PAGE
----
Hundreds come to castle for eclipse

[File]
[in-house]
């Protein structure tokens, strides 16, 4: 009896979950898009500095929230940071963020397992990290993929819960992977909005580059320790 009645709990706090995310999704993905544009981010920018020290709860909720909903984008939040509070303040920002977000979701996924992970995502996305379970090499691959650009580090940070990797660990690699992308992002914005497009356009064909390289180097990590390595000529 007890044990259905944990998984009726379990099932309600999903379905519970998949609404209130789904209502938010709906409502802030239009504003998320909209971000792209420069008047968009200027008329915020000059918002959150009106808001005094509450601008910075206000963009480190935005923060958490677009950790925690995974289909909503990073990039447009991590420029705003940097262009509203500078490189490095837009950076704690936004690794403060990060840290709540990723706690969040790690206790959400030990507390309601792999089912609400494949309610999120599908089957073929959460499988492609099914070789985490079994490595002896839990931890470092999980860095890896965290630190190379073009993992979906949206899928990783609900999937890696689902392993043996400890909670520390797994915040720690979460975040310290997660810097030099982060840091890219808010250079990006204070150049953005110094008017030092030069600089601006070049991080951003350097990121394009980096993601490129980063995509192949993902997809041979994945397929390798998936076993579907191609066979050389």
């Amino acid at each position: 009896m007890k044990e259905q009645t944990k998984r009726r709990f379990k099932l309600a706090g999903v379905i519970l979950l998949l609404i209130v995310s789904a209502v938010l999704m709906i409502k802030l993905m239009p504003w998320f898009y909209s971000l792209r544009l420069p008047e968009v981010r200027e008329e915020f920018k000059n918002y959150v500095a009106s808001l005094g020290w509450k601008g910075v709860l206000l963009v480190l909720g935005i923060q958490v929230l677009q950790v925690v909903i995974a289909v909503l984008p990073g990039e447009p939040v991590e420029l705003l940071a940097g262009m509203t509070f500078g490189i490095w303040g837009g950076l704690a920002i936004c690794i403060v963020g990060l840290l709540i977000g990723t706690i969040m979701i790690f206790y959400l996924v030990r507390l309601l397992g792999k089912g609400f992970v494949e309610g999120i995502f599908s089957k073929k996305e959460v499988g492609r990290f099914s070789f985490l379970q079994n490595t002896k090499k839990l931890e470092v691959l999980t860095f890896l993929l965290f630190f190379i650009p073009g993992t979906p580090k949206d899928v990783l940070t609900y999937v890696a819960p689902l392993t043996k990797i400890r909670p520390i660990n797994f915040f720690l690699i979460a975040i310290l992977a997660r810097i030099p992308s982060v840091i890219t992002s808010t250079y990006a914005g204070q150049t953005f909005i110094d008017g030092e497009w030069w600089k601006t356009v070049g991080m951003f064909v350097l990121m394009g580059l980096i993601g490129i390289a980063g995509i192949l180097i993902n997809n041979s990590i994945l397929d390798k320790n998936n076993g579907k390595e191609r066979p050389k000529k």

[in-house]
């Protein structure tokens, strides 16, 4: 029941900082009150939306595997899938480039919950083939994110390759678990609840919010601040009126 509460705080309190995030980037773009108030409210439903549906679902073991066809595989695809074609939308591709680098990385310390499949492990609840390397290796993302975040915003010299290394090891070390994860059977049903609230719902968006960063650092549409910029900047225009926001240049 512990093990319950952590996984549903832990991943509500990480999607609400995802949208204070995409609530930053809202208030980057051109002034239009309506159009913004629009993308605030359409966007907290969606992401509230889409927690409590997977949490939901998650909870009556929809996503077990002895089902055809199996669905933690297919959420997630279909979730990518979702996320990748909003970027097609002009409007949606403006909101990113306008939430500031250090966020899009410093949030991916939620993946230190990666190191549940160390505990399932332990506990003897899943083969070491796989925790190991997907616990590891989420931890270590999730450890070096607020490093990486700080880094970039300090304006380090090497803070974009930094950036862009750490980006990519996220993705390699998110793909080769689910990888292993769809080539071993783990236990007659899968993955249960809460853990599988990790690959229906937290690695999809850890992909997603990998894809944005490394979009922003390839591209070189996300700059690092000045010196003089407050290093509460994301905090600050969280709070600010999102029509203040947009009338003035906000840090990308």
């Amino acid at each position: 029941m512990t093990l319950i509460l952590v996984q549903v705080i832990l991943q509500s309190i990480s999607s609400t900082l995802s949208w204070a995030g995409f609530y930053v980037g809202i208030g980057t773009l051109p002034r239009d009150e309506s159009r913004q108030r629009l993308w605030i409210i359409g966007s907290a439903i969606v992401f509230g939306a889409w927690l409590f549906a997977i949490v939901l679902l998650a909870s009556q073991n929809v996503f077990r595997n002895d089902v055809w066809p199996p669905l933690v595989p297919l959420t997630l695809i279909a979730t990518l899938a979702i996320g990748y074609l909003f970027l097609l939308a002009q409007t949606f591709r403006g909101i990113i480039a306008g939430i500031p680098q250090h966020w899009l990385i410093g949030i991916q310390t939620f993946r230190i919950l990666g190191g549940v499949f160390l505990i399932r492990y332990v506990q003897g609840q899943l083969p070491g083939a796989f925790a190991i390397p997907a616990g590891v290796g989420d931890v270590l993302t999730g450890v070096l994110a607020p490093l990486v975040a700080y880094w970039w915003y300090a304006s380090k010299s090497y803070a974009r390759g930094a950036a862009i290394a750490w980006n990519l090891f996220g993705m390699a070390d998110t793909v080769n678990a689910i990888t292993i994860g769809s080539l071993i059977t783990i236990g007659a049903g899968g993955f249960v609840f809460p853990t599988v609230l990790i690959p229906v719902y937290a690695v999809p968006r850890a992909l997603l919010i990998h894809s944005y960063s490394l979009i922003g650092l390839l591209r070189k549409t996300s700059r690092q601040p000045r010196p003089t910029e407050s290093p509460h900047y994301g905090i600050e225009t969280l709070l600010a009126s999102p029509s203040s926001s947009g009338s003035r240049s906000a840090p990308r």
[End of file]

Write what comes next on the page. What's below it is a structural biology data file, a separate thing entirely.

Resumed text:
For many of the hundreds of people who spent the afternoon at CastlePost Monday, the day featured two unprecedented events: a near-full solar eclipse, and being inside the castle. Guests and members of the general public began arriving around noon and spent much of the afternoon there, enjoying hors d'oeuvres and various libations in an atmosphere not unlike that of a low-key Kentucky Derby party. Some, like Lynn Metz, came a long way. Metz, a Connecticut resident, had traveled here to see her daughter, a student at the University of Kentucky, and to get a better view of the eclipse. After she learned her daughter had received an invitation to the castle, she decided to watch the eclipse there, rather than alongside a road in Western Kentucky at or near the eclipse's totality. "The castle is absolutely gorgeous. We've never been here before. I didn't even know you could stay here," Metz said, adding that her son would be attending a wedding at the castle this fall. Back home, her husband, who's in the soda business, had come up with new flavors like "Obscured Orange" and "Corona Cola" to celebrate the eclipse. "It's a nice party spirit, and I like the music and hors d'oeuvres and the bar - it's wonderful," Metz said. As the moon came closer to obscuring the sun a few minutes after 2 p.m., Versailles residents John Whitehead and Kacy Jones looked up, while remembering their other visit to the castle last October, when they were married. Whitehead said they'd noticed interior improvements made by Versailles Catering, LLC, which bought the castle and surrounding property last month from longtime owner Tom Post. Room 205, which was open to the public Tuesday, was where they stayed the night of their wedding. Asked which day was more of a once in a lifetime - their wedding or the eclipse - Jones laughed and said, "He'd better say it was the marriage." Whitehead quickly agreed. "It's definitely the marriage. A lot of our friends were so envious ... the ones who unfortunately didn't get invited, because we could only invite so many, were very envious of the wedding at the castle. It's kind of like a dream come true for anyone," he said. A few feet away, WLEX-TV reporter Leigh Searcy, a Versailles native, was working with photographer Jason Candy. Between live shots, she said she was having a blast, and that there was no place she'd rather be. Most everyone there seemed to agree with that sentiment. By the time the moon had covered 95 percent of the sun, the sky had darkened, though not as much as many expected, and the temperature had dropped nearly 10 degrees. Kate Cox of Lexington and Tyler Mertens of Madisonville, both UK students, marveled at the sight and setting. Asked which meant more to her, Cox said the eclipse. "Because that's not something you can easily come back to," she said. As the sun began to be uncovered by the moon, Erika Carter, a teacher at Southside Elementary School, said she'd had a wonderful afternoon. She said last week, she'd discussed the eclipse with her second-grade class, and that some of her students were a bit leery of it. Asked what she thought of the eclipse and the place from which she viewed it, Carter summed it up with one word: "Fun!"